- The Washington Times - Tuesday, July 29, 2003

Quit bashing Dubya

Malaise has struck the Democratic Party in New Hampshire.

Yes, a Franklin Pierce College poll of 500 likely New Hampshire Democratic presidential primary voters found former Vermont Gov. Howard Dean nosing ahead of Sen. John Kerry in a primary race that is virtually deadlocked. But, surprising at this stage of campaigning in the crucial primary state, there is a “listless” pack of candidates lagging behind and a rising number of undecided voters.

In fact, according to the survey conducted by the college’s Marlin Fitzwater Center for Communication, voter support of candidates is “very soft,” with only 31 percent definitely committing to their chosen candidate.

What gives?

“At this time, the Democratic candidates are mostly focusing their daily attention and criticism on the president and his performance,” opines Rich Killion, the Fitzwater Center’s director. “Though this may be impacting the president’s approval ratings, it is leaving little or no room to contrast themselves from the other candidates in this primary.”

So what’s a leading Democrat such as Mr. Kerry, Mr. Dean, Joe Lieberman or Richard A. Gephardt to do?

“With a growing pool of undecided voters, those seeking to break out and stand out from the pack will need to start drawing differences between themselves and the primary leaders,” he says.

Given the latest poll, here’s how the top Democrats stack up in New Hampshire popularity: Mr. Dean, 22 percent; Mr. Kerry, 21 percent; Mr. Gephardt, 6 percent; Mr. Lieberman, 6 percent; Sen. John Edwards, 2 percent; and Sen. Bob Graham, 1 percent.

Even two individuals who have not declared candidacy registered in the results — retired Gen. Wesley Clark polled 2 percent, and Sen. Joseph R. Biden Jr. at 1 percent.

Spending limits

Just before Congress recessed for August, Rep. Trent Franks, Arizona Republican and a member of the freshman-class group Washington Waste Watchers, introduced a resolution to term-limit members of the Committee on Appropriations.

“Since arriving in Washington, I have been struck by the casual attitude toward excessive federal spending,” explains Mr. Franks. “Term-limiting the appropriators is no reflection whatsoever on the leadership of those that are currently serving on the committee. This is simply a preventative measure that will allow fresh idealism into the appropriations process.”

His proposal would limit service on the appropriations panel to no more than three terms, or six years. Unless voters kick them out of the House first.

Healing spaces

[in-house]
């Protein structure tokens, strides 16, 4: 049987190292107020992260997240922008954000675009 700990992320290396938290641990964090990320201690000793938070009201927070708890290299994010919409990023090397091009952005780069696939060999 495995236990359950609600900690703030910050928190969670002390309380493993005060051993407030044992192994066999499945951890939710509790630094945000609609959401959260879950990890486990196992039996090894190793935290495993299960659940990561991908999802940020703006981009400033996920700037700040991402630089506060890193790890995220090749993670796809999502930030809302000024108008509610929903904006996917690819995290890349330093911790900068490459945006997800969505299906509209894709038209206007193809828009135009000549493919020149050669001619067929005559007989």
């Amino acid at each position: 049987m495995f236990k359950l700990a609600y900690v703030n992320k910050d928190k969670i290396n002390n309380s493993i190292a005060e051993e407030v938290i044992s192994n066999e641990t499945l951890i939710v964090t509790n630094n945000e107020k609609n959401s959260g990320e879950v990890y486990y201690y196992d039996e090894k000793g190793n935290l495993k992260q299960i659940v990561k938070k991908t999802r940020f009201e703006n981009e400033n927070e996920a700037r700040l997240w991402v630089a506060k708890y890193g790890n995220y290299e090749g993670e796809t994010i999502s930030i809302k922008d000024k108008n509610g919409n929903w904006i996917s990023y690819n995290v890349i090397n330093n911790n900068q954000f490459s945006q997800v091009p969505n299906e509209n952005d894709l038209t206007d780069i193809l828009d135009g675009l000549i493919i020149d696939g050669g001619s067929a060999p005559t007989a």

“FEMA dollars at work,” or at least that’s how the Republican Study Committee is calling attention to funds granted by the Federal Emergency Management Agency to four Washington-area communities still obviously impacted by September 11.

Among the projects “to help the community heal during these difficult times” are Gardens and Healing Spaces, Building Trust During War Workshop, Peace Workshop, Anger Management and Multi-Cultural Dialogue.

“These cross-cultural dialogues are to encourage the community to participate in a greater discussion of who we are, where we are from, why we are here and how we are doing,” says the FEMA-supported Community Resilience Project.

Another project is the “yearlong celebration of trees, gardens, and other healing spaces. An event held every month focuses on the theme of the healing power of our connection to trees and nature.”

Dead bury dead

It’s common practice for newspaper obituaries of the famous to be written months if not years in advance of the subject actually dying.

“That makes good deadline sense, but it can lead to some macabre situations,” observes the Libertarian journal Reason, which points to the front page of yesterday’s New York Times, where the obit for Bob Hope carries the byline of the paper’s long-deceased film critic, Vincent Canby.

“Canby died three years ago,” the journal notes.

Get well soon

In our last column we told you about congressmen being required to provide a “personal explanation” of absences for mandatory roll-call votes.

Now we read in South Dakota’s Rapid City Journal that the Democratic Congressional Campaign Committee was forced to issue a speedy apology last week to freshman Republican Rep. Bill Janklow after issuing a news release admonishing the congressman for missing a vote on veterans’ benefits.

Mr. Janklow couldn’t vote because he was undergoing heart tests at the Mayo Clinic in Minnesota.

John McCaslin, a nationally syndicated columnist, can be reached at 202/636-3284 or jmccaslin@washingtontimes.com.

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